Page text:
Windows Server 2003 and Windows 2000 Server let an administrator enforce complex passwords. When a user changes his or her password and the complexity option is enabled, passwords must include a combination of uppercase or lowercase letters, digits, and nonalphabetic characters, usually punctuation. If the user selects a new password that doesn't meet the complexity rules, the system responds with a message stating that the password isn't acceptable but doesn't clearly state why the password is invalid. If your users complain that they don't understand why the system gives them an error message when they attempt to change their passwords, you can install a patch that clearly explains the complexity rules. Microsoft Product Support Services (PSS) has a patch available for Windows 2003, Windows XP, and Win2K platforms—a new version of msgina.dll with a file release date between May 27 and June 2, depending on the platform. When you call PSS, cite the Microsoft article "Users Receive a Password Complexity Requirements Message That Does Not Specify Character Group Requirements for a Password" (http://support.microsoft.com/?kbid=821425) as a reference.
Account and Expired Password Bug Fix
When a user account is disabled and the account’s password has also expired, the system processes these events in the wrong order. The net result is that the user of a disabled account is first prompted to change the expired password. After a successful password change, the system informs the user that his or her account is disabled. PSS has a fix for this problem on Windows 2003 and Win2K. The Microsoft article "User of a Disabled Account Is Prompted to Change the Password Before the 'Account Has Been Disabled' Message Appears" (http://support.microsoft.com/?kbid=826133) says that the Windows 2003 patch is a new version of kdcsvc.dll with a file release date of August 12 but provides no details about the equivalent patch for Windows 2000, so you’ll need to ask PSS for information about the Win2K version.
Win2K Lsass Memory Leak
If your Win2K domain controllers (DCs) run for months without a reboot and you use Performance Monitor to track system activity, the monitor might introduce a Local Security Authority (LSA) service (lsass.exe) memory leak. As with all memory leaks, over time it can cause a system to respond slowly or not at all to logon requests. In this specific case, you might also see error messages in the System event log with event ID 1168 and a message stating that the system encountered an NT Directory Service (NTDS) Intersite Messaging error. You can always reboot to clear a system that fails from a memory leak. For a permanent solution, call PSS and ask for the bug fix. This fix is huge, comprising new versions of 37 files, most of which have file release dates of mid-September. The Microsoft article "Memory Leak in Lsass.exe" (http://support.microsoft.com/?kbid=828297) contains a list of all the modified files included in this patch.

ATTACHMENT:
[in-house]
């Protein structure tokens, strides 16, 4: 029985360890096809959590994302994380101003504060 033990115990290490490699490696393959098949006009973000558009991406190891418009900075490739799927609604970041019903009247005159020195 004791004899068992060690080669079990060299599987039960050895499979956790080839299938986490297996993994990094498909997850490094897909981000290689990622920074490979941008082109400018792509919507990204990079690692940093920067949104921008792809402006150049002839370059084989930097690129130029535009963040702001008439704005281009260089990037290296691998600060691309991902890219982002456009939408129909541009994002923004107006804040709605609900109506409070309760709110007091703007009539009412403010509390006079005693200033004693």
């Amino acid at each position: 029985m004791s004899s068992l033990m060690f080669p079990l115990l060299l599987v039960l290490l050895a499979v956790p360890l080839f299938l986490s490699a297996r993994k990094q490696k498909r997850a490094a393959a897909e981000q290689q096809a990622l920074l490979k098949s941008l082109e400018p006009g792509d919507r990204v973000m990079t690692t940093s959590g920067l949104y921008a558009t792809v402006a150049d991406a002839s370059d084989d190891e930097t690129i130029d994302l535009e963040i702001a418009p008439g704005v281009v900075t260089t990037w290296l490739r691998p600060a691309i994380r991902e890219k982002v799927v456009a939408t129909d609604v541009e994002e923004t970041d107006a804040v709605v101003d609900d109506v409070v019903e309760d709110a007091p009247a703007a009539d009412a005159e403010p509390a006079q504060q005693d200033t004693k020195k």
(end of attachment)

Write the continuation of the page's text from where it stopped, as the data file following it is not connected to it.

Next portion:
Windows Server 2003 Lsass Failure
Windows 2003 has an obscure bug that can, in some cases, cause the LSA service to fail with an access violation. According to the Microsoft article "The Server Stops Responding and an Access Violation Occurs in Lsass.exe When the Server Reloads Certain Policy Parameters" (http://support.microsoft.com/?kbid=826819), when a DC reloads Lightweight Directory Access Protocol (LDAP) policy while it's processing a Simple Authentication and Security Layer (SASL) connection, the system might incorrectly block a Scheduler service thread, which in turn causes the lsass.exe access violation. PSS has a patch for this problem, a new version of secure32.dll, with a file release date of August 23.
Windows Server 2003 Streaming Media Problem
When you have a switch that controls network bandwidth for Windows 2003 systems, you might see a degradation in the performance of streaming-media applications. The Microsoft article "Network Throttling Setting Results in Lower Network Transmission Speed" (http://support.microsoft.com/?kbid=825030) states that when a switch throttles back available bandwidth, Windows 2003 slows down more than Win2K. The delay occurs because Windows 2003 uses a larger minimum transmission timeout value than Win2K; the larger timeout means more time elapses between transmission attempts, and this delay negatively impacts the delivery of high bandwidth streaming-media applications. PSS has a bug fix for Windows 2003 that contains a new version of tcpip.sys and four additional supporting files, with file release dates of August 26.
Windows Server 2003 Redirector Bug Fix
When you use a Windows 2003 system to host files that are accessed concurrently by multiple users, you need to add a redirector bug fix to your list of required updates. This bug appears when two users request write access to the same file or perform another operation that requires each client to have a lock on the file. When the system is processing the file lock requests, a subtle timing problem might prevent the OS from responding to the client quickly enough, at which point the client redirector times out and cancels the connection. PSS has new versions of the two core redirector components, mrxsmb.sys and rdbss.sys, which eliminate this timing problem and the cancelled connection. The new components have a file release date of August 25. When you call PSS, cite the Microsoft article "The Windows Redirector May Cancel a Session During a Long-Lasting Locking Operation" (http://support.microsoft.com/?kbid=827546) as a reference.